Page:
To the Editor:
Re “There’s No Extra Credit at Work,” by Lisa Damour (Sunday Review, Feb. 10):
The most obvious reason that girls do better at school than boys, but less well at the office, is institutional sexism. Isn’t that why “underqualified and underprepared men don’t think twice about leaning in,” and “women feel confident only when they are perfect”?
When you start out with a 22 percent pay inequality, that is quite a handicap to overcome. Couple that with workplace attitudes that have not changed for many decades, notwithstanding the passage of laws designed to protect women in the workplace.
Add the failure to properly discipline men who sexually harass women in the workplace. Finally, take a look at the burden of caregiving responsibilities borne by women.
Once you do that, it is not hard to understand why girls work as hard as they can and still suffer from a lack of “confidence.” Counseling girls to be more confident, avoid overworking and economize efforts won’t be enough to help women catch up to men in the work force. Insistence that employers pay equal wages and combat sexual harassment will do far more.
Cathy HarrisSilver Spring, Md.The writer is an employment discrimination lawyer.
To the Editor:
I was dismayed to read Lisa Damour’s article. I guess we’re now blaming girls (in addition to women) for sexism.
Dr. Damour claims that girls work too hard in school, and that sets them up for failure in the workplace. Now, after years of being told to “lean in,” are we going to have to suffer years of scolding to “lean out”?
When girls — and women — act with confidence, make bold moves and lead with courage, we get shot down. We get accused of being abrasive, unlikable and worse. Study after study indicates that the biggest obstacle facing women in the work force is sexism. This discrimination is compounded for women of color.
I want an article that explores what happens to bold, confident girls at school. How do parents and teachers treat their rule-bending daughters? My hypothesis is that there are two standards of behavior: a lenient one for boys, and a rigid, demanding one for girls. Unfortunately, because of Dr. Damour’s tired girl blaming, we’ll have to wait to find out.
Homa MojtabaiSanta Monica, Calif.
To the Editor:
This was a thought-provoking article, but I wish it took the stance that boys should be doing more work, not that girls should be doing less. Extreme work-related anxiety and stress are undeniably unhealthy, but it’s better to teach children and teenagers to work above and beyond when they’re passionate about something, instead of encouraging them to just do what they can to get by.
Being a student involves learning how to prioritize, which solves the time-wasting problem, but too many are uninterested in schoolwork and put in only enough effort to get an adequate reward. We end up focusing on the prize, losing joy and motivation in the learning process. Why hold back ambitious girls instead of teaching boys to follow their lead?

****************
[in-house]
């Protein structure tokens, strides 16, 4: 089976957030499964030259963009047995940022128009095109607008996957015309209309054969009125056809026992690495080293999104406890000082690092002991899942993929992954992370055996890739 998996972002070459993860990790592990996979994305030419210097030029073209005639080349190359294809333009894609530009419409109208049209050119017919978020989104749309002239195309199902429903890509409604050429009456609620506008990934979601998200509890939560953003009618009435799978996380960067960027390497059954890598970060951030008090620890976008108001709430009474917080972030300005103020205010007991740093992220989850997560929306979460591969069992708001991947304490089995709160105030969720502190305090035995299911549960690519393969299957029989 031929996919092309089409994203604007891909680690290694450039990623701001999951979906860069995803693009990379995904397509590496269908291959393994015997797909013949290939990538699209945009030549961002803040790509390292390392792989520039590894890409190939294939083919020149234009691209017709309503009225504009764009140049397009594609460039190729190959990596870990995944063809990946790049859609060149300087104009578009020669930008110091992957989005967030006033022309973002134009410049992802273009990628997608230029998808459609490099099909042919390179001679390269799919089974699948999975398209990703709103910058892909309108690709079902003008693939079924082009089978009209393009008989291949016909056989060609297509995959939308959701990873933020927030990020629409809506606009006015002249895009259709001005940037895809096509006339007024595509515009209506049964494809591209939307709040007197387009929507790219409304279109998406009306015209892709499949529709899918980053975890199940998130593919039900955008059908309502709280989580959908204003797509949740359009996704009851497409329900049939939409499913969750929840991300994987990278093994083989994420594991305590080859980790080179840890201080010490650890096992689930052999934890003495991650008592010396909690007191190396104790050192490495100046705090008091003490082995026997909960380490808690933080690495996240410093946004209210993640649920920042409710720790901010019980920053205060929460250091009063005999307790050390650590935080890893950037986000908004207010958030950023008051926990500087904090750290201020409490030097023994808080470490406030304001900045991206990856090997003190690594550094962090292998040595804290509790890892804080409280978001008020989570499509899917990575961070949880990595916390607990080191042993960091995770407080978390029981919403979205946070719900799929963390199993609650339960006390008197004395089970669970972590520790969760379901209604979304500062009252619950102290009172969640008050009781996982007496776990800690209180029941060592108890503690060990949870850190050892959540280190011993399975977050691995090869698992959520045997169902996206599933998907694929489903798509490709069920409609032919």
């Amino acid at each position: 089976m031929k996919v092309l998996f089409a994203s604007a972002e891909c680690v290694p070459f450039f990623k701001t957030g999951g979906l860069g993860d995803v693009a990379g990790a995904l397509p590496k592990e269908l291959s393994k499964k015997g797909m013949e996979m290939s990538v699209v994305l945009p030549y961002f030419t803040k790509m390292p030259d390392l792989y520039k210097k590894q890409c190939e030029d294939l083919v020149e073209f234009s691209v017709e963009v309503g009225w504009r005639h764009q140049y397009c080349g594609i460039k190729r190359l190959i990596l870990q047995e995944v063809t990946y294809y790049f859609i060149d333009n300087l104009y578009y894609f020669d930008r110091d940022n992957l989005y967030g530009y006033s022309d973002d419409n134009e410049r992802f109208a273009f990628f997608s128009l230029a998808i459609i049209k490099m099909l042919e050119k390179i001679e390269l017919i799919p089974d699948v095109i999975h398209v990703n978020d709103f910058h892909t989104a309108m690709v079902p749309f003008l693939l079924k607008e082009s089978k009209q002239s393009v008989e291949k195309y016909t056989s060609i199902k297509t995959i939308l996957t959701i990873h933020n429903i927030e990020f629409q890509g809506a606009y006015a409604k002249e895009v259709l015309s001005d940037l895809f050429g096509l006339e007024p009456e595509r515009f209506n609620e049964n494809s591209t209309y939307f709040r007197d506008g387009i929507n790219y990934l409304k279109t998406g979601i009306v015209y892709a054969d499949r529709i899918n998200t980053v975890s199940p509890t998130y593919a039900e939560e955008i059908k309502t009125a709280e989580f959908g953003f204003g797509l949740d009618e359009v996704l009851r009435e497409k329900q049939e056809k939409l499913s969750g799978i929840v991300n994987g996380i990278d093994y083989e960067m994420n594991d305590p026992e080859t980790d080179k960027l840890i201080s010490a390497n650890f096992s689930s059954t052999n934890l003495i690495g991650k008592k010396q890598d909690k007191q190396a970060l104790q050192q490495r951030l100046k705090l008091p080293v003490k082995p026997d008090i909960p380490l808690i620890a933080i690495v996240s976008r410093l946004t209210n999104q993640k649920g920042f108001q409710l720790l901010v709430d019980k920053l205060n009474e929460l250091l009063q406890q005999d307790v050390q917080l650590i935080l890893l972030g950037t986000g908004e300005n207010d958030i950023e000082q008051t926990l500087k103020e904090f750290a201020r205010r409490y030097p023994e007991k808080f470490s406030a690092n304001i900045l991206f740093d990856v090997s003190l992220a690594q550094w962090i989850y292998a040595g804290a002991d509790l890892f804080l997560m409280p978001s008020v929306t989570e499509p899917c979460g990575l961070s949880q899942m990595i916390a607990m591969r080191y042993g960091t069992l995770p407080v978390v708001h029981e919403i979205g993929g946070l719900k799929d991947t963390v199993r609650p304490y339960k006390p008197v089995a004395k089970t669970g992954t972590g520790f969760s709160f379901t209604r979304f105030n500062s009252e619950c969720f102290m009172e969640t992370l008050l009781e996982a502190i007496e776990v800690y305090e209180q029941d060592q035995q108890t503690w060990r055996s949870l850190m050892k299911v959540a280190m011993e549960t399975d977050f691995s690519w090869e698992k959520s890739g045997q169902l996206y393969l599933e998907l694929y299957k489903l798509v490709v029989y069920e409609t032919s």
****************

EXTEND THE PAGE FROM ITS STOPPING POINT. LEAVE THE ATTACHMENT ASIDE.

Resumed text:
Lila RutishauserNew YorkThe writer is a student at Vassar College.
To the Editor:
Not too hard to figure out why girls do better at school than at work. Schools are very female-oriented. The majority of teachers are women. Work is male-dominated. The majority of bosses are male. School does not adequately prepare women for any work other than the pink ghetto. It is just a reflection of the current state of our culture.
Sandra FirnhaberOxford, Mich.
To the Editor:
Lisa Damour’s article focuses on one side of the equation, but omits the other. As a woman who worked in corporate management for 30-plus years and supervised hundreds of people, I totally agree with her assessment that women lack confidence. It was the single most prevalent reason I witnessed highly competent and extremely intelligent women being unable to rise up the corporate ladder.
But the other piece of the equation is the extreme overconfidence that men have about their own abilities. In my experience, even men who were utterly incompetent would never hesitate about proclaiming to all the magnificence of their intellect and performance, and because they said it with such conviction, they developed a reputation among their higher-ups for being someone who was destined for higher positions.
And all this went on while women, many of whom could run circles around these men, sat quietly at their desks too afraid to speak up about their own incredible abilities.
In addition to helping girls gain more confidence, something needs to be done at the school level to teach boys to have a more realistic assessment of their own performance, or at a minimum, to be able to acquire a more realistic assessment of other males’ abilities independent of what those males proclaim about themselves.
MaryAnn PocockMontclair, N.J.
To the Editor:
I’d like to thank Lisa Damour for sharing these insights. As a millennial female who strongly identified with the Hermione Granger overachieving bookworm stereotype, I found that the stories about her young patients and the research into girls’ education left me with a mixed reaction of empowerment and frustration.
I’ve read what feels like dozens of articles recently that shine a light on the workaholic culture of the millennial generation. To see the role that gender plays in shaping our perceptions of work and success gives me helpful (albeit frustrating!) context for my own experiences.
I consider myself extremely fortunate to have supportive parents who helped guide me toward balance and happiness in my adolescence. Still, I see the effects of hyper-conscientiousness playing out in my life and the lives of my female friends and colleagues all the time.
Laura Marie DavisDurham, N.C.